"Given the dual result of unfair treatment of similarly situated survivors and the fact that there was no relation between the caps and the cost of malpractice insurance, the Court struck down this limit on noneconomic damages in wrongful death cases."

In his dissent, Polston focused on what's typically referenced as "a rational basis test."

"Importantly, under the proper rational basis test, it is immaterial that the majority of this Court disagrees with the Legislature's evidence regarding whether there was a medical malpractice crisis in Florida," he wrote. "It is also immaterial that a majority of this Court questions whether the Legislature's policy choice of enacting a cap on noneconomic damages has resulted in insurance companies passing along savings to their physician customers."

Robert E. White Jr., senior vice president and regional operating officer of The Doctors Company in Jacksonville, noted the Court decision was mum on the constitutionality of the cap concerning non-wrongful death cases.

"This decision will significantly affect the tort climate in Florida, and it's expected that it will increase the frequency and severity of claims," he said.

Susan St. John, an attorney with Florida Healthcare Law Firm in Tallahassee, warned that medical malpractice insurance premiums "will climb fast now that damage award limits are off."

"It will be critical to re-evaluate medical malpractice coverage to ensure coverage is adequate," she emphasized. "Keep in mind that medical malpractice insurance may pay out the upper end of liability insurance. However, this may not fully satisfy a judgment entered by a court against a healthcare provider, business or entity. Unsatisfied judgments against an individual or entity will remain recorded in public records until satisfied."

Dan Reale, owner of Aviso Insurance LLC in Ruskin, said the Supreme Court's decision will further pressure insurers.

"Malpractice insurers have reported flat or negative earnings over the past few years, but held off from raising premium rates to maintain business volume," he explained,

pointing out that physicians are paying approximately 50 percent less in premiums than a decade ago. "We'll likely see smaller malpractice insurers fold, or be acquired by more established malpractice insurers who have weathered severe market changes."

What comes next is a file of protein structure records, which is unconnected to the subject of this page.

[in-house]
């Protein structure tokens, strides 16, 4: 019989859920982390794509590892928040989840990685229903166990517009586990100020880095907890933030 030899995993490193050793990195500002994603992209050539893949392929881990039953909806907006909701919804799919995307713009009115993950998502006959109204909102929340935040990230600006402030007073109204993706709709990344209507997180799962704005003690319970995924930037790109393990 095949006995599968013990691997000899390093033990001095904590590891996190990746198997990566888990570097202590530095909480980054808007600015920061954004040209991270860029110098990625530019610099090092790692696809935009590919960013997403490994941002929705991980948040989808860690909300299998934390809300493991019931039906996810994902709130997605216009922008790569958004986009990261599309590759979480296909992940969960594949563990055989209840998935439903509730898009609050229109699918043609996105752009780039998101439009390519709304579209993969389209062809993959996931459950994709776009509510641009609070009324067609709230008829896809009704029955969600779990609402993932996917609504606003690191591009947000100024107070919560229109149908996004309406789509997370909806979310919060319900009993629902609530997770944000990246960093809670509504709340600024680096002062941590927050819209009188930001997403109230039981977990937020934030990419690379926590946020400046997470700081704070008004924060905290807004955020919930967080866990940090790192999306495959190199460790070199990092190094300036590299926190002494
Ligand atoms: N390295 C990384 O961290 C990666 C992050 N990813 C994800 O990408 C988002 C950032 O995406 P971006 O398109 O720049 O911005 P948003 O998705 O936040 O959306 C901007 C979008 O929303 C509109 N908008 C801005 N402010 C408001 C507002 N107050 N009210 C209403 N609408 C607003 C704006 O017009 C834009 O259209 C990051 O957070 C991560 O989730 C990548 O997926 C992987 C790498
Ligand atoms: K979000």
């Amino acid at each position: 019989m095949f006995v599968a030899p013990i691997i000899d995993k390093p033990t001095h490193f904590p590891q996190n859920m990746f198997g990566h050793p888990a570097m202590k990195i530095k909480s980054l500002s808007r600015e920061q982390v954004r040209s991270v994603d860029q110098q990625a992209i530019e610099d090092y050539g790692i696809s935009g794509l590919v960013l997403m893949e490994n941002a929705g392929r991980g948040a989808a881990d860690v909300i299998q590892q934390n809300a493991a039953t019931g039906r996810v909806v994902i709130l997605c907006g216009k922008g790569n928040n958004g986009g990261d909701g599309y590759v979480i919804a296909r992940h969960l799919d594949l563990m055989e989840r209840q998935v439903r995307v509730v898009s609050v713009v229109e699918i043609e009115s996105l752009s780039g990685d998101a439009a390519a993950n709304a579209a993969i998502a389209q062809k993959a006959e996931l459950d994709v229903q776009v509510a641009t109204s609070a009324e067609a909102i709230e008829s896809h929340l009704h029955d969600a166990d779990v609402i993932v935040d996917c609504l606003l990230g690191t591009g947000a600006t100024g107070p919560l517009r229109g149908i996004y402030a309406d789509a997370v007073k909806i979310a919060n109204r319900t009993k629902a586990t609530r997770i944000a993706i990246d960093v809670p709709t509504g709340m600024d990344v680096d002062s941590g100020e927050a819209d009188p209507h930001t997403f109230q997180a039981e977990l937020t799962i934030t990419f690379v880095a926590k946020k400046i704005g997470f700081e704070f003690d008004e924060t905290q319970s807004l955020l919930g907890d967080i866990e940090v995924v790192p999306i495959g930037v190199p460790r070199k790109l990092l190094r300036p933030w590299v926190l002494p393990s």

5 Steps to Take Now
With more plaintiff attorneys returning their focus to medical malpractice cases because of the Florida Supreme Court's ruling on the 2008 Broward County case, doctors may need to consider revisiting ways to reduce risk in their medical practice.

  • Review insurance coverage and determine if the insurer is financially secure enough to last through some years of deteriorating financial results. "I predict many of the A.M. Best unrated insurers and small risk retention groups (RRGs) will fail in the next five years or be forced to sell to the larger insurers," said Jessica Hoehn of Danna-Gracey. "For those insured with captives and assessable RRGs, I recommend you seriously now consider switching coverage to the more financially stable carriers."

  • Consider increasing policy limits of liability since there are now no limits on noneconomic damages that can be awarded in Florida.
  • Get serious about risk management. "It works! Many insurers offer for free very comprehensive in-office assessments
    and a wide array of best practice recommendations, as well as astute articles on cutting edge ways to reduce your risk of being sued," she said.

  • Polish communication skills. "Poor skills lead to unhappy patients and lawsuits,' said Hoehn. "Remember that patients don't care how much you know until they know how much you care, as Sir William Osler so wisely said."

  • Review and update asset protection now, not after a lawsuit has been filed.
Source: Jessica Hoehn of Danna-Gracey, the largest medical malpractice insurance agency in Florida